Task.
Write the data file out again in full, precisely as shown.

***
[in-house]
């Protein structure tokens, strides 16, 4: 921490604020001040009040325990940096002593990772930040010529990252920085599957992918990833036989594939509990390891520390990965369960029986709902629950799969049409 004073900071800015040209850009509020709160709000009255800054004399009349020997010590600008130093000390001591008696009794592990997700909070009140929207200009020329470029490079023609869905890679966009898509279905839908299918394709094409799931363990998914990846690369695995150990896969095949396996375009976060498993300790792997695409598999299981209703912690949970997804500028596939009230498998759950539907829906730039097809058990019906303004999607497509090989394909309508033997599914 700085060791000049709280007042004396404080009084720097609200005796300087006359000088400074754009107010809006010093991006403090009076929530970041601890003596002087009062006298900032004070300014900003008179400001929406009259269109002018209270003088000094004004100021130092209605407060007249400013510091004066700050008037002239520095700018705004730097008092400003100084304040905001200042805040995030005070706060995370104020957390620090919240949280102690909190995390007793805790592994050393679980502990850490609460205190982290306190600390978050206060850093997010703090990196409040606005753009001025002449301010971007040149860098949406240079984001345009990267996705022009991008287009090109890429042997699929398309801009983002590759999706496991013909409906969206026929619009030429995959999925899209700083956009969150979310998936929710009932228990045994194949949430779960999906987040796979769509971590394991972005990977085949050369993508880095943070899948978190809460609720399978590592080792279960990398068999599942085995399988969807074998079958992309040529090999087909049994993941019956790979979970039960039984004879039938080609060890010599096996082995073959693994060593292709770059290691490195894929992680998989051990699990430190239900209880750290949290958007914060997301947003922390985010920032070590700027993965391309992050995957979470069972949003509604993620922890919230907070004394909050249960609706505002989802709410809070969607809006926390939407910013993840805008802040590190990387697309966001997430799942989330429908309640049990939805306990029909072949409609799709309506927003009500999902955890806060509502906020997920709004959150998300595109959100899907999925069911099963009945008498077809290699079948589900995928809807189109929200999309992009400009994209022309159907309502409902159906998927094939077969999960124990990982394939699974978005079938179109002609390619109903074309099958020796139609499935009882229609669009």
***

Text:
[in-house]
């Protein structure tokens, strides 16, 4: 921490604020001040009040325990940096002593990772930040010529990252920085599957992918990833036989594939509990390891520390990965369960029986709902629950799969049409 004073900071800015040209850009509020709160709000009255800054004399009349020997010590600008130093000390001591008696009794592990997700909070009140929207200009020329470029490079023609869905890679966009898509279905839908299918394709094409799931363990998914990846690369695995150990896969095949396996375009976060498993300790792997695409598999299981209703912690949970997804500028596939009230498998759950539907829906730039097809058990019906303004999607497509090989394909309508033997599914 700085060791000049709280007042004396404080009084720097609200005796300087006359000088400074754009107010809006010093991006403090009076929530970041601890003596002087009062006298900032004070300014900003008179400001929406009259269109002018209270003088000094004004100021130092209605407060007249400013510091004066700050008037002239520095700018705004730097008092400003100084304040905001200042805040995030005070706060995370104020957390620090919240949280102690909190995390007793805790592994050393679980502990850490609460205190982290306190600390978050206060850093997010703090990196409040606005753009001025002449301010971007040149860098949406240079984001345009990267996705022009991008287009090109890429042997699929398309801009983002590759999706496991013909409906969206026929619009030429995959999925899209700083956009969150979310998936929710009932228990045994194949949430779960999906987040796979769509971590394991972005990977085949050369993508880095943070899948978190809460609720399978590592080792279960990398068999599942085995399988969807074998079958992309040529090999087909049994993941019956790979979970039960039984004879039938080609060890010599096996082995073959693994060593292709770059290691490195894929992680998989051990699990430190239900209880750290949290958007914060997301947003922390985010920032070590700027993965391309992050995957979470069972949003509604993620922890919230907070004394909050249960609706505002989802709410809070969607809006926390939407910013993840805008802040590190990387697309966001997430799942989330429908309640049990939805306990029909072949409609799709309506927003009500999902955890806060509502906020997920709004959150998300595109959100899907999925069911099963009945008498077809290699079948589900995928809807189109929200999309992009400009994209022309159907309502409902159906998927094939077969999960124990990982394939699974978005079938179109002609390619109903074309099958020796139609499935009882229609669009």